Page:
In our calendar today, we remember William Temple (Archbishop of Canterbury, 1881-1944).  Other sources I use also commemorate Leonard (a 6th century hermit).  Very little is actually known about Leonard.  He seems to have been a Frankish noble, converted by Remigius, who chose to become a monk instead when offered a bishopric by Clovis. (more…)

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Is anyone else as shocked as I am that King David is known as a hero of the faith?  I mean, give me a break.  There’s really no getting around how badly he messed up.

He’s at war.  His eye falls upon the wife of one of his officers.  I imagine he’s something like a major in our world.  David lusts after his wife, he takes her, and he tries to cover it up.

When that fails, he arranges to have the officer murdered.  And he doesn’t seem to care about collateral damage.  A lot of other people die so that his death can seem to be of natural, or at least war related, causes.

It’s hard to think of anything much lower than this. (more…)

Saints are added to, and sometimes subtracted from, the calendar of saints days (optionally) recognized by the Episcopal Church periodically at our triennial General Convention.  Florence Nightingale, for example, was added for trial use (you have to be approved twice in a row to be official) at one convention and removed from the calendar three years later at the next convention.

In theory, this was because those who opposed her inclusion were not aware of the deep connection between her faith and her ministry in the world, and because they believed (inaccurately) that later in life she lost her faith. (more…)

Today, in the calendar of the Episcopal Church, is the day we commemorate Anselm, Archbishop of Canterbury, who died in 1109.  He was born in Aosta, in northern Italy, around 1033 CE.  He left home as a young man, traveling north, until he reached the Abbey of Bec in Normandy, where at Lanfranc’s urging, he embraced monastic life and took his vows in 1060 — succeeding Lanfranc as Prior in 1063 and later as Archbishop of Canterbury in 1093.  So he was roughly 27 years old when he finally settled down.

Anselm is probably best known for his ontological argument for the existence of God — which I studied way back in college.  Basically it says that since God is that than which nothing greater can be conceived, and since we have the idea of God (as unconditional being) in our mind, such a being has to exist (or there would be something greater) and we could not even talk about such a being if it did not exist outside of our mind.

I’m probably not doing a fair summary of the argument, possibly because it has always seemed a circular and unconvincing argument. (more…)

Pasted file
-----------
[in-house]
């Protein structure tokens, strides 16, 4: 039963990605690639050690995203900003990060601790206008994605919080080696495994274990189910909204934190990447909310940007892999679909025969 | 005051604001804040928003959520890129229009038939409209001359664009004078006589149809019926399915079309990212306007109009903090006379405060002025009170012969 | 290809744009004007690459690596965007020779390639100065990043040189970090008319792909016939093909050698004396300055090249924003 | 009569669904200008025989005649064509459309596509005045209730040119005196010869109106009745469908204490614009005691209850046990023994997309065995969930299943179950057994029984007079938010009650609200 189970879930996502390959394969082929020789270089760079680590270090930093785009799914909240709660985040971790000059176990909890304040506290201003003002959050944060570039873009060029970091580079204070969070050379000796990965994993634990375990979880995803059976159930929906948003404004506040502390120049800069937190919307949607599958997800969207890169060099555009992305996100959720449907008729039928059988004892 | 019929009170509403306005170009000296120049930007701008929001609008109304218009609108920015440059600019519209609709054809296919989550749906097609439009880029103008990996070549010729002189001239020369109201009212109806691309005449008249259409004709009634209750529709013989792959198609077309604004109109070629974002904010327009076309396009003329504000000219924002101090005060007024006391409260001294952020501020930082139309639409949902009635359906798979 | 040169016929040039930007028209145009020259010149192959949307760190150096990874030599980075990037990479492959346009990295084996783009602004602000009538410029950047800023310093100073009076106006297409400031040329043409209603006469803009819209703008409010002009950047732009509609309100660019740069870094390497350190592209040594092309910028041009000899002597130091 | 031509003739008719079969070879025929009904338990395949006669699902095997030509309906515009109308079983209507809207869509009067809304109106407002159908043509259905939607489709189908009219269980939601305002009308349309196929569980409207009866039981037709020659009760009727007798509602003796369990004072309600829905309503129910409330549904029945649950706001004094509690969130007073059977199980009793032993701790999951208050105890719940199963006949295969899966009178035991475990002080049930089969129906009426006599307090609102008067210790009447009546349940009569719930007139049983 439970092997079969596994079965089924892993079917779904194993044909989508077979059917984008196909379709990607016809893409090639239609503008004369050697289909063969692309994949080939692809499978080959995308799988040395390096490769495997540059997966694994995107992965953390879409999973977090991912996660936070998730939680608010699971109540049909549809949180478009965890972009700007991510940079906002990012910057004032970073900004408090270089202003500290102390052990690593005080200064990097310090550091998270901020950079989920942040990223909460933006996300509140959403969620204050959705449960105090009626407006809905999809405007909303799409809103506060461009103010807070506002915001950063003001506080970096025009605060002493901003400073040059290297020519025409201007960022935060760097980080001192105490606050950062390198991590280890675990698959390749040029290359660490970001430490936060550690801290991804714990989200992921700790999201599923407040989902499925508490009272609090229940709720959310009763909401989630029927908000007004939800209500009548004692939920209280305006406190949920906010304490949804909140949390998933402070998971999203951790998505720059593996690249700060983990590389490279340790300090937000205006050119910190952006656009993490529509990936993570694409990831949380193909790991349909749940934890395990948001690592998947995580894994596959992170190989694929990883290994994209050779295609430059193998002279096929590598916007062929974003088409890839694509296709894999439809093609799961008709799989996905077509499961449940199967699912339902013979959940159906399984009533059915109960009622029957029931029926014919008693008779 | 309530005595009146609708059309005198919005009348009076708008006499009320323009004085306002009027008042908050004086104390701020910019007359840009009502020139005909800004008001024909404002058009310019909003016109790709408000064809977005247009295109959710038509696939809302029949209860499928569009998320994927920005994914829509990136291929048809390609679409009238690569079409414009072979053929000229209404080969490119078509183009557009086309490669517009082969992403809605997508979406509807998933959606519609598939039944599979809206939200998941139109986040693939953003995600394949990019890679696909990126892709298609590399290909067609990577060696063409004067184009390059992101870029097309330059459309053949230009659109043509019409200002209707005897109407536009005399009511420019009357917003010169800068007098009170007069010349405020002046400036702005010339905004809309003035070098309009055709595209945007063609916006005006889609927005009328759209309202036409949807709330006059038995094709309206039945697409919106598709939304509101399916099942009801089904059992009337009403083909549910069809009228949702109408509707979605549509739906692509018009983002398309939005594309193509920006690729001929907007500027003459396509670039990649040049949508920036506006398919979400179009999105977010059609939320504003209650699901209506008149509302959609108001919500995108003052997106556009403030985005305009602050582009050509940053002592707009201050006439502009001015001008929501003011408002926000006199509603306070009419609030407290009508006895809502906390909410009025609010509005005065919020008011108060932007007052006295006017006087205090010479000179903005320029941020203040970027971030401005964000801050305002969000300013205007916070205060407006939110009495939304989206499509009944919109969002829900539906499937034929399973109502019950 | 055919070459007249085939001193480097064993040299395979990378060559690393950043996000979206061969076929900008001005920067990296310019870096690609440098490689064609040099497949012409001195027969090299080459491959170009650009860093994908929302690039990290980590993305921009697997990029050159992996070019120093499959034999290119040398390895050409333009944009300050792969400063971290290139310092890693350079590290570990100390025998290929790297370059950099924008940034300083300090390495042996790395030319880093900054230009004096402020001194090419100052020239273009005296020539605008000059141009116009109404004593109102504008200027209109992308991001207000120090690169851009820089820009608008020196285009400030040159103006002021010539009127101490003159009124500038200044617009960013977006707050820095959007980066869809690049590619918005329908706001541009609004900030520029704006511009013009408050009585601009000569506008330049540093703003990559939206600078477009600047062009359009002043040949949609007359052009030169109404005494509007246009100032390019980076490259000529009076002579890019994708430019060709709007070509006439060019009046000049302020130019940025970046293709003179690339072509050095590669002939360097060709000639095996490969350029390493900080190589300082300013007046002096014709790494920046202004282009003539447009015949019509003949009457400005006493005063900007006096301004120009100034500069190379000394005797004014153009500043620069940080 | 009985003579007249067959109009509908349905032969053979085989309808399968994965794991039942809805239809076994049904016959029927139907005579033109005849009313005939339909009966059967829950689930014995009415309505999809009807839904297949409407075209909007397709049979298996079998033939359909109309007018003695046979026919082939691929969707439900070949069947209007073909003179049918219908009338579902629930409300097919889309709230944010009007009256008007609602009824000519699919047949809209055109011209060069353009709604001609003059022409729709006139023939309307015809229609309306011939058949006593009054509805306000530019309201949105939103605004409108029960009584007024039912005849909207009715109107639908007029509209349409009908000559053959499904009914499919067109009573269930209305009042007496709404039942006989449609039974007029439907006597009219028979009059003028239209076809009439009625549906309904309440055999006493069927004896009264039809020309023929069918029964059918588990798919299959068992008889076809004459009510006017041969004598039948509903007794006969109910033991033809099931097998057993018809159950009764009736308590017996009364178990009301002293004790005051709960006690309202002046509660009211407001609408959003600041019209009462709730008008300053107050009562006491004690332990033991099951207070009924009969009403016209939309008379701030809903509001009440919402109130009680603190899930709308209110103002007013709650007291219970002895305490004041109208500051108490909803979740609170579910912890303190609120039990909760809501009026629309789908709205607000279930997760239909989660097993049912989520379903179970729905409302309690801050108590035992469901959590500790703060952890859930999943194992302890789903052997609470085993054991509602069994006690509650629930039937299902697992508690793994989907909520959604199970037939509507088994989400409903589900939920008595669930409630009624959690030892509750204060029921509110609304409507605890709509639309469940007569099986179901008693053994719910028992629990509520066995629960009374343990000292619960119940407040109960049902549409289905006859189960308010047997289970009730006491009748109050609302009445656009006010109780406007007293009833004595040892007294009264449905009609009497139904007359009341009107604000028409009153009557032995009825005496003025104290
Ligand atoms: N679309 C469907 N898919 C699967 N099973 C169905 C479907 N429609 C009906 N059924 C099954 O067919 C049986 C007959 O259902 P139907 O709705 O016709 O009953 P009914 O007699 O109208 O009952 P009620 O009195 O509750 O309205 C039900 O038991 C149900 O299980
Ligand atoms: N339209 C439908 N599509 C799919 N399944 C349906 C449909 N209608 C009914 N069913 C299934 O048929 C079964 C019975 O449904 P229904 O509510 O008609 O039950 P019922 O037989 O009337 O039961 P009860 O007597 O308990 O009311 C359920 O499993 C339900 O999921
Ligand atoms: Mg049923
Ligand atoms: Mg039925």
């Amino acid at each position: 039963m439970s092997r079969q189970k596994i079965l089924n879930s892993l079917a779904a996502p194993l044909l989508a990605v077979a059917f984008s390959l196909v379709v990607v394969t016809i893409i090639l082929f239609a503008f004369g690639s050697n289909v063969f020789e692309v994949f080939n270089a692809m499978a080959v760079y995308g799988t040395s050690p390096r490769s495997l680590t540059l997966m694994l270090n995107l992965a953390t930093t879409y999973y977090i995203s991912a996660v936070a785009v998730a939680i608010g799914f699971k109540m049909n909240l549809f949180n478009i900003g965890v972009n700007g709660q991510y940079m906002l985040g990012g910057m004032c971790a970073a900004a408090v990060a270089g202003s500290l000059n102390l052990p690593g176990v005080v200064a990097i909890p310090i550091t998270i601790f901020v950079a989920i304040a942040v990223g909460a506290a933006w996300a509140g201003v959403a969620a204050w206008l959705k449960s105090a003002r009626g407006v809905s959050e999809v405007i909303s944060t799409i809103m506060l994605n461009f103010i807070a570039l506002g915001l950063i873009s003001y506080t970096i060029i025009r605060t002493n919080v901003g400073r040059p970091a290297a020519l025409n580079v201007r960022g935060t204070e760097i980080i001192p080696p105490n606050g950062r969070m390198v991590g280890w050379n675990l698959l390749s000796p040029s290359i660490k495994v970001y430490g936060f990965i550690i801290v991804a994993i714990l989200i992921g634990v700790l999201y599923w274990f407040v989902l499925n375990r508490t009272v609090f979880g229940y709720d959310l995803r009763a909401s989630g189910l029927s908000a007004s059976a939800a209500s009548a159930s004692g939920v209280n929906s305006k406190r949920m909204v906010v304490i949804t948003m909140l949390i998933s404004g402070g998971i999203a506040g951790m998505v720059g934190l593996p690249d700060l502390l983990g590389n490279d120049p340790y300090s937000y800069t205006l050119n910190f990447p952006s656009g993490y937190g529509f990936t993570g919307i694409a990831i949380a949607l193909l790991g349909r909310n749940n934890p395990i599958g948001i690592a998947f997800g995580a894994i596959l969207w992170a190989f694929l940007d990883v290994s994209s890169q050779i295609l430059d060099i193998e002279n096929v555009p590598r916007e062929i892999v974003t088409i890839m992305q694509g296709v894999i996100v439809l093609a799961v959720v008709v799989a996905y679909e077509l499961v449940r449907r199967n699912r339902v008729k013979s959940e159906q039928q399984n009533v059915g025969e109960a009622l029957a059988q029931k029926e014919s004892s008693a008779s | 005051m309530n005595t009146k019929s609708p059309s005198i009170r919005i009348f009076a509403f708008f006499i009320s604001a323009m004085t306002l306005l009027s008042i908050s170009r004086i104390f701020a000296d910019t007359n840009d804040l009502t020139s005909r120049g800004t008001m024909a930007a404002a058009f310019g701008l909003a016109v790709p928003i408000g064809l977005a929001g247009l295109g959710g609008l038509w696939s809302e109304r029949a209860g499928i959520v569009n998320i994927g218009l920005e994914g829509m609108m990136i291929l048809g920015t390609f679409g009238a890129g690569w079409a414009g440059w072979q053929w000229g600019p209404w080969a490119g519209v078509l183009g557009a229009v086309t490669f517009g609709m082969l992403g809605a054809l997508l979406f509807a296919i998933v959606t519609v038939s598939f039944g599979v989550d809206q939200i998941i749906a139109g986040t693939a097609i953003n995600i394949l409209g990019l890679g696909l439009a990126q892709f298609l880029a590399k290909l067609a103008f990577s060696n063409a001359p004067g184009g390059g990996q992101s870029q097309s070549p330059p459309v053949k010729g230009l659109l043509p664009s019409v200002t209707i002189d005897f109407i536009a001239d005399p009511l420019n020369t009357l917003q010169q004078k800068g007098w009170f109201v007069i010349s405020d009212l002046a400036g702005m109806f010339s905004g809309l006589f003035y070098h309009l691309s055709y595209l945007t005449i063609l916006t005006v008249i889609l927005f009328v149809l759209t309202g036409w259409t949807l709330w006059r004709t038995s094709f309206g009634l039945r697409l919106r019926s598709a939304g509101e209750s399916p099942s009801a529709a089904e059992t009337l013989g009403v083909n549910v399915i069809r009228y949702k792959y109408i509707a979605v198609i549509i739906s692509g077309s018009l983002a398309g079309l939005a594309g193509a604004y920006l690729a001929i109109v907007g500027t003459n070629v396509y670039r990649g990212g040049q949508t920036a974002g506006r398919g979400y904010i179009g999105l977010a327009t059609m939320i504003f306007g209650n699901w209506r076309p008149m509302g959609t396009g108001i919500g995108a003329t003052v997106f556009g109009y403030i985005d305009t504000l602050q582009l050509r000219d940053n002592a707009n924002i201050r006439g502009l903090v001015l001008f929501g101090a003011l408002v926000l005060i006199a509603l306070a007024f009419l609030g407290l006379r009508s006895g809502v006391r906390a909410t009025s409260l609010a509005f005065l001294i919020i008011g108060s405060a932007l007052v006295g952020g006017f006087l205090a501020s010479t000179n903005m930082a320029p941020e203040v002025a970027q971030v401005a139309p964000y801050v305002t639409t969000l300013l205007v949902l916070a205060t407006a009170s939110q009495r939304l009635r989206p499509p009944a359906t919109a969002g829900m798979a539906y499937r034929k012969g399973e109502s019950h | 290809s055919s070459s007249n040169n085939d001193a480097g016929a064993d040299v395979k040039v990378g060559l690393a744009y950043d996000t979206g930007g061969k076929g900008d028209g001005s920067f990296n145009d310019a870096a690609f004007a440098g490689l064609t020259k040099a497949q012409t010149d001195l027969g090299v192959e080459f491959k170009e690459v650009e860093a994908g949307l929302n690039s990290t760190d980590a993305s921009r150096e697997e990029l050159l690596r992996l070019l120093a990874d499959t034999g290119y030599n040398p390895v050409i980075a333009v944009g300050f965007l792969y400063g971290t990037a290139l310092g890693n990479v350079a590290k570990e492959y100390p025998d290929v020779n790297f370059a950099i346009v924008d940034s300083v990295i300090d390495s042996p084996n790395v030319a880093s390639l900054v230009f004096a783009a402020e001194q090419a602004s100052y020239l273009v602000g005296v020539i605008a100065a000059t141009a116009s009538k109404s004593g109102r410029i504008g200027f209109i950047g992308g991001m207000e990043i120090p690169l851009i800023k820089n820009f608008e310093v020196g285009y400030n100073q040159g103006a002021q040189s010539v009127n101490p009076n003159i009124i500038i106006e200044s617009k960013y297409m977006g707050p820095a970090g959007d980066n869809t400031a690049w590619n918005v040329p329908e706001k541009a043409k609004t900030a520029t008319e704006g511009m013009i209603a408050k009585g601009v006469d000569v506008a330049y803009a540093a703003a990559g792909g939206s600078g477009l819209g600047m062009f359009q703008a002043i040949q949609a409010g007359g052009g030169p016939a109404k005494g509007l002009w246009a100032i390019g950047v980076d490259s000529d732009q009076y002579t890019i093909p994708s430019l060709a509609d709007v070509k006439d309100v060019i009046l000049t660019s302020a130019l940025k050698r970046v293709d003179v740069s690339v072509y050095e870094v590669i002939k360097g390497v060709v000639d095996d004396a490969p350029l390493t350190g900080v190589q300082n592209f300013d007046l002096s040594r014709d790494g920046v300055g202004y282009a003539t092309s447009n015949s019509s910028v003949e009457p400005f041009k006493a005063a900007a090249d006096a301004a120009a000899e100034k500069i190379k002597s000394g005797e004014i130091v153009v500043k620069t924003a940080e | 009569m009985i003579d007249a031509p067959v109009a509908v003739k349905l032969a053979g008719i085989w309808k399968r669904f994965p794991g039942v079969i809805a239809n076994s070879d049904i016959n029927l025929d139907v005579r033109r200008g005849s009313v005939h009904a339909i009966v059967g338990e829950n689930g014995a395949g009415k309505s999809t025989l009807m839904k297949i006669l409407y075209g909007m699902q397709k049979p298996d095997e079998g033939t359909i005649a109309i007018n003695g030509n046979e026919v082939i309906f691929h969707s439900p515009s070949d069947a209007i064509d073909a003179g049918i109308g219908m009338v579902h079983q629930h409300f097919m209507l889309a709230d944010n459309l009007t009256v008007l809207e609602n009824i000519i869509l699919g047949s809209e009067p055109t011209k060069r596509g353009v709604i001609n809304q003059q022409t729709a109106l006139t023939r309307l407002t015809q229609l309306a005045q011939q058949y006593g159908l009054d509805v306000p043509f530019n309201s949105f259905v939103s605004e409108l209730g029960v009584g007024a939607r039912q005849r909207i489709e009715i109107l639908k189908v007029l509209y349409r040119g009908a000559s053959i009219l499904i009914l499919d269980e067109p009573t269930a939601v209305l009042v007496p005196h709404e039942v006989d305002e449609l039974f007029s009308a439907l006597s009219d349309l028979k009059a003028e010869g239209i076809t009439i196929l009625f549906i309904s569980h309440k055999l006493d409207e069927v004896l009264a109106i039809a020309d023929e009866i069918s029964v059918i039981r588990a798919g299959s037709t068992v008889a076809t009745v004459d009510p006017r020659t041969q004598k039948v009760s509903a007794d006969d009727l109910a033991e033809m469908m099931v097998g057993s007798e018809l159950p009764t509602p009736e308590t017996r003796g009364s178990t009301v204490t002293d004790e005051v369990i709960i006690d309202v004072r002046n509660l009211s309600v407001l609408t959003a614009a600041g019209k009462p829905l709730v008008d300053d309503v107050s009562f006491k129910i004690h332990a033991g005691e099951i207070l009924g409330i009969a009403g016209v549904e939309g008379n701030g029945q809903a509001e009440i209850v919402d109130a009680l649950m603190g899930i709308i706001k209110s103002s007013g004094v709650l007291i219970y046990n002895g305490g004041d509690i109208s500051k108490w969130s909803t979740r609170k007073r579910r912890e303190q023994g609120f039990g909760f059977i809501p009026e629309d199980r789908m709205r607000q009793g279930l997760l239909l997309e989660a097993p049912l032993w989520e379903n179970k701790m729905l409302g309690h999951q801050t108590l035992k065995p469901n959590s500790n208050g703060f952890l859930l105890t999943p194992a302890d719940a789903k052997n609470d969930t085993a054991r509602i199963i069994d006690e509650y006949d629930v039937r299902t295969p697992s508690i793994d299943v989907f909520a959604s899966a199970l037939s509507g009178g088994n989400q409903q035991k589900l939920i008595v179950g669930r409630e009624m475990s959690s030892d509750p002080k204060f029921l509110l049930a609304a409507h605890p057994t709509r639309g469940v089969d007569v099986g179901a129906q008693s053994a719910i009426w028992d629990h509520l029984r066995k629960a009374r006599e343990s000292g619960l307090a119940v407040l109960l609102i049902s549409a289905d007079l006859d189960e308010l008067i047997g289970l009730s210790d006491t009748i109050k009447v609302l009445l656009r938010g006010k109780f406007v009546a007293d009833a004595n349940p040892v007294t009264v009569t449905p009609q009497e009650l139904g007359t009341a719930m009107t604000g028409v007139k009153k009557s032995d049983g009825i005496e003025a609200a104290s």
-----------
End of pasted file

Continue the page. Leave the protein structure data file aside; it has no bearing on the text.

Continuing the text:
“… Do not go gentle into that good night
Rage, rage against the dying of the light.”

“Death be not proud, though some have called thee
Mighty and dreadful, for, thou art not so …
One short sleep past, we wake eternally,
and death shall be no more …”

I thought of these words, from Dylan Thomas and John Donne respectively, when my friend and colleague, Marcia, died just before this All Saints’ Day.  I think they capture some of the tension I feel between my sense of loss and anger when someone dies and my belief in the promise of fullness of life with God in the communion of saints. (more…)

Well, if I understand correctly, today would have been a second class feast for James Otis Sargent Huntington.  Except that today is Thanksgiving Day, which takes precedence, so the feast is transferred to tomorrow.  He is the founder of the Order of the Holy Cross, the first permanent monastic community in the Episcopal Church (and very concerned with putting the spiritual life into action in daily life — one of the reasons the Episcopal Church has been so involved in stuff happening in the world).  But what caught my eye is a reading from his “Bargainers and Beggars,” on gifts and giving (Grace), which connects in my mind (though it feels a bit archaic to me) with my last piece (“Free In Christ“).  Here is what he said:

It belongs to God to give; it is our part to receive.  That is a very simple and primary truth.  Let us not on that account despise it.  It is the truth which our Lord began in teaching his disciples, that is, in teaching the world, including ourselves. (more…)

Do I believe in angels?

I found myself asking this question this morning as I prepared to read Matins in the church office.  And I wasn’t sure I could answer the question.

Certainly I believe in angels in the root sense of the word, the idea that there are messengers from God. (more…)